Richard And Judy Introduce The Colour of Bee Larkham’s Murder by Sarah J. Harris

Richard And Judy Introduce The Colour of Bee Larkham’s Murder by Sarah J. Harris

Richard’s Review

You’ll love this murder mystery. It takes us directly into the head of an extremely unusual 13 year old boy; a teenager who has an extraordinary condition which means he ‘sees’ sounds – voices, the barking of dogs, the honking of a car horn – as colours. It’s the same with faces: young Jasper has great difficulty recognising people (even his own father when he arrives at the school gates to pick him up) but is able identify them as unique combinations of colours.

And murder? That has its own colour, too, as Jasper explains at the very start of his story (more on victim Bee Larkham shortly).

Jasper has a known and extremely rare condition called synaesthesia, where one sense is hi-jacked by another. Letters and numbers can be experienced as powerful odours; shapes and objects as strong flavours. Jasper lives in a world of sound experienced as multi-colours, and Sarah J Harris describes it with arresting conviction and clarity.

The sound of Jasper’s father’s voice is ‘muddy ochre’. When he thinks of his late mother, he sees ‘cobalt blue’. Days have colours too: Tuesday is ‘bottle green’. Wednesday is ‘toothpaste white’. The cries of parakeets roosting in a tree outside Jasper’s house are ‘deep cornflower blue with yellow hiccups’.

And the colour of murder? His beautiful new neighbour, Bee Larkham’s murder?

‘Bee Larkham’s murder was ice blue crystals with glittery edges and jagged, silver icicles.’

That’s what Jasper tells the police. Because he thinks he murdered Bee. He can see it in all its frozen, shining colour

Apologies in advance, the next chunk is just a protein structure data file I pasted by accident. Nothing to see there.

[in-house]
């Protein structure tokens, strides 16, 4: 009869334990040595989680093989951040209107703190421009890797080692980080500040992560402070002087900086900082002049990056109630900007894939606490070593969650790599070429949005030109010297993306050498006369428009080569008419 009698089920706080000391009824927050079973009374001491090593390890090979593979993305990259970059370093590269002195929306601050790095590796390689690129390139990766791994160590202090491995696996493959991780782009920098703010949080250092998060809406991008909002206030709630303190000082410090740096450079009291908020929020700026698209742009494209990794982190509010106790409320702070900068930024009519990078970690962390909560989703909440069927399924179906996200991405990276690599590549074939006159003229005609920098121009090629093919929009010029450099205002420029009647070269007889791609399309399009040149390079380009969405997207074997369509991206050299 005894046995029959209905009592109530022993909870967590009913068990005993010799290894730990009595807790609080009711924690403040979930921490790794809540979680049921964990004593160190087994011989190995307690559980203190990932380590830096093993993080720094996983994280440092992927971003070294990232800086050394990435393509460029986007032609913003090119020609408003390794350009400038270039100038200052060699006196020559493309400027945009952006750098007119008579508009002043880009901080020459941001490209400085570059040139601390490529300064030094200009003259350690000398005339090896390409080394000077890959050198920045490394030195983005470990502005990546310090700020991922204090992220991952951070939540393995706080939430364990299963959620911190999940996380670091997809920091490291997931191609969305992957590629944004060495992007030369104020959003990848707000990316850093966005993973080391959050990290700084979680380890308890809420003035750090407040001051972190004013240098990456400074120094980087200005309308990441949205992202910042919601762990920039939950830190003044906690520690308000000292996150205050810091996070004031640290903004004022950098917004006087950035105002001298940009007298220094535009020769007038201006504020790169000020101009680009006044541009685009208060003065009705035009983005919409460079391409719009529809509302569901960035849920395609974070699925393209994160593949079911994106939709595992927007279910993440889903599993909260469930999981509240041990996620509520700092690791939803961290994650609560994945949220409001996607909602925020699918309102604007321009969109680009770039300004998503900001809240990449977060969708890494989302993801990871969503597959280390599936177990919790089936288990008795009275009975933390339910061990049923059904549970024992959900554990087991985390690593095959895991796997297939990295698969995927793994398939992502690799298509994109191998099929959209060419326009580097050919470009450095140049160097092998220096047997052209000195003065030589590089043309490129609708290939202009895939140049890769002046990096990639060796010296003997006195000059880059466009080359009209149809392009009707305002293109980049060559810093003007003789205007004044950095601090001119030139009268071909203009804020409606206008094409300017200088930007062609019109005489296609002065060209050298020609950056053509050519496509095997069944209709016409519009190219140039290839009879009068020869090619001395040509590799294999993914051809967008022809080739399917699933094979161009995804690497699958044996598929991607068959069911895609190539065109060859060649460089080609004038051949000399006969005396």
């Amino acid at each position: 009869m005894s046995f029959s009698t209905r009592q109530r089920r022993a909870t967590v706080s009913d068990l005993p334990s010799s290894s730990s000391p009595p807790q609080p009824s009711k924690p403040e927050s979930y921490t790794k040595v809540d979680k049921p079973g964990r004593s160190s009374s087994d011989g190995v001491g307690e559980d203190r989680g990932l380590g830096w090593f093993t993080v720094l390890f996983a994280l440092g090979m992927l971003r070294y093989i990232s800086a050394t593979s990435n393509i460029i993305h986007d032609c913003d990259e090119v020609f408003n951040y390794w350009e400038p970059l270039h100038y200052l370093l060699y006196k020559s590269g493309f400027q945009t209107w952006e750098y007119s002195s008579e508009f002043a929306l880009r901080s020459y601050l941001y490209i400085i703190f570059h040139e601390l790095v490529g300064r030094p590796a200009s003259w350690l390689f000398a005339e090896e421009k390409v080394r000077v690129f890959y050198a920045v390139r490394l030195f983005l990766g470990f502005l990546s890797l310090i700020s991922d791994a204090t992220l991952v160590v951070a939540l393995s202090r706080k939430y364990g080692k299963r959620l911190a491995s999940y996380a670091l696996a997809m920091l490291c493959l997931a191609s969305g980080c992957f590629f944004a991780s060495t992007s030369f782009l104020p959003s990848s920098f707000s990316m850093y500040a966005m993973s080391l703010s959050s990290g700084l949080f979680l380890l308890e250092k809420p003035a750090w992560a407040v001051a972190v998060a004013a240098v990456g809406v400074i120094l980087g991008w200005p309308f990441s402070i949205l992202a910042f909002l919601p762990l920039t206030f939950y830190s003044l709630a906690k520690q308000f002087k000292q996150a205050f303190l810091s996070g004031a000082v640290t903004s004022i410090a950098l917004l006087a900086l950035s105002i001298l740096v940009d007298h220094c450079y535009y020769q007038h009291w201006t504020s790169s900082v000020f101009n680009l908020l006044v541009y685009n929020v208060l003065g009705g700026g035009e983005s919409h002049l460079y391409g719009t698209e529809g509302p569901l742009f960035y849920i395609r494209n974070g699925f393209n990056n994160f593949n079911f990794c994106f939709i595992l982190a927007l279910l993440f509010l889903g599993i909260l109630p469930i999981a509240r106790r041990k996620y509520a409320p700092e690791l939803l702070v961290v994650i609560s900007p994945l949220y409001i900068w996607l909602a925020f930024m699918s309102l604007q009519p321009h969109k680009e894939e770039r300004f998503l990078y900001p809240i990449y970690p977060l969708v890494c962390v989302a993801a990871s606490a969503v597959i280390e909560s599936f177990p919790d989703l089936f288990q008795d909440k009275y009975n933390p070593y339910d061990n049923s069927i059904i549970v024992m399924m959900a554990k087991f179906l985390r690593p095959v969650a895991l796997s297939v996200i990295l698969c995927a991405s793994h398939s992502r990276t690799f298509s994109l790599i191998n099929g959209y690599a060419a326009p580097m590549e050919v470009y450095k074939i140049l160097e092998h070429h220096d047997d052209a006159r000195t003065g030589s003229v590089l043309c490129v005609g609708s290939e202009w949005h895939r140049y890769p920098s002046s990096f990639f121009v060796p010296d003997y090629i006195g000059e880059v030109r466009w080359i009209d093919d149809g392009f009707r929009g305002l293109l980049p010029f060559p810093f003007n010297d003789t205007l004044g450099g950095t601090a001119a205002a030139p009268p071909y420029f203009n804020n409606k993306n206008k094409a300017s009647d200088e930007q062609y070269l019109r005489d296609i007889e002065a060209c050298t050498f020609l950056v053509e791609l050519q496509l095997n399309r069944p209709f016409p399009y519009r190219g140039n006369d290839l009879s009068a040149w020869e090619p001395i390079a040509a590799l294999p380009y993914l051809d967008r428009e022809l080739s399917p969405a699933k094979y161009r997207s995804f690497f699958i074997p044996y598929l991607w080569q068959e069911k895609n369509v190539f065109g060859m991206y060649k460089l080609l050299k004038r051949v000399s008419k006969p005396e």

Judy’s Review

If you enjoyed novels such as The Curious Incident of the Dog in the Night Time, or The Rosie Project, you’ll love this book. As you turn the pages, it’s as if you are constantly swapping one set of glasses with tinted lenses for another. Everything is defined by colour, light and shade. It’s intoxicating.

The central storyline is solid enough; set out in factual black-and-white. Bee Larkham is a bo-ho, hippy-chicky young woman who moves into Jasper’s humdrum suburban street. She’s sexy, edgy, and just a little bit louche. Bee dances and sways in her front room to loud music that annoys some neighbours and intrigues others – among them, Jasper’s father. Bee befriends Jasper, who is fascinated by her.

And then she disappears. Jasper knows she’s been murdered. Why? Because he suspects that he was the one that killed her. He has a confused, chaotic memory of waving a knife at her in her house and dreadful screams. He has a knife wound himself. He’s scared that he cannot remember anything clearly, but he believes his father has helped him cover up the crime. So he tries to confess to sceptical police, who don’t even have a reason to believe Bee is dead.

But she is. And in a series of twists and turns in this intricately plotted story, we eventually discover what really happened to Bee – and what the true colour of her murder was.

This is Sarah J Harris’s debut adult novel. It’s a triumph.

Click here to buy the book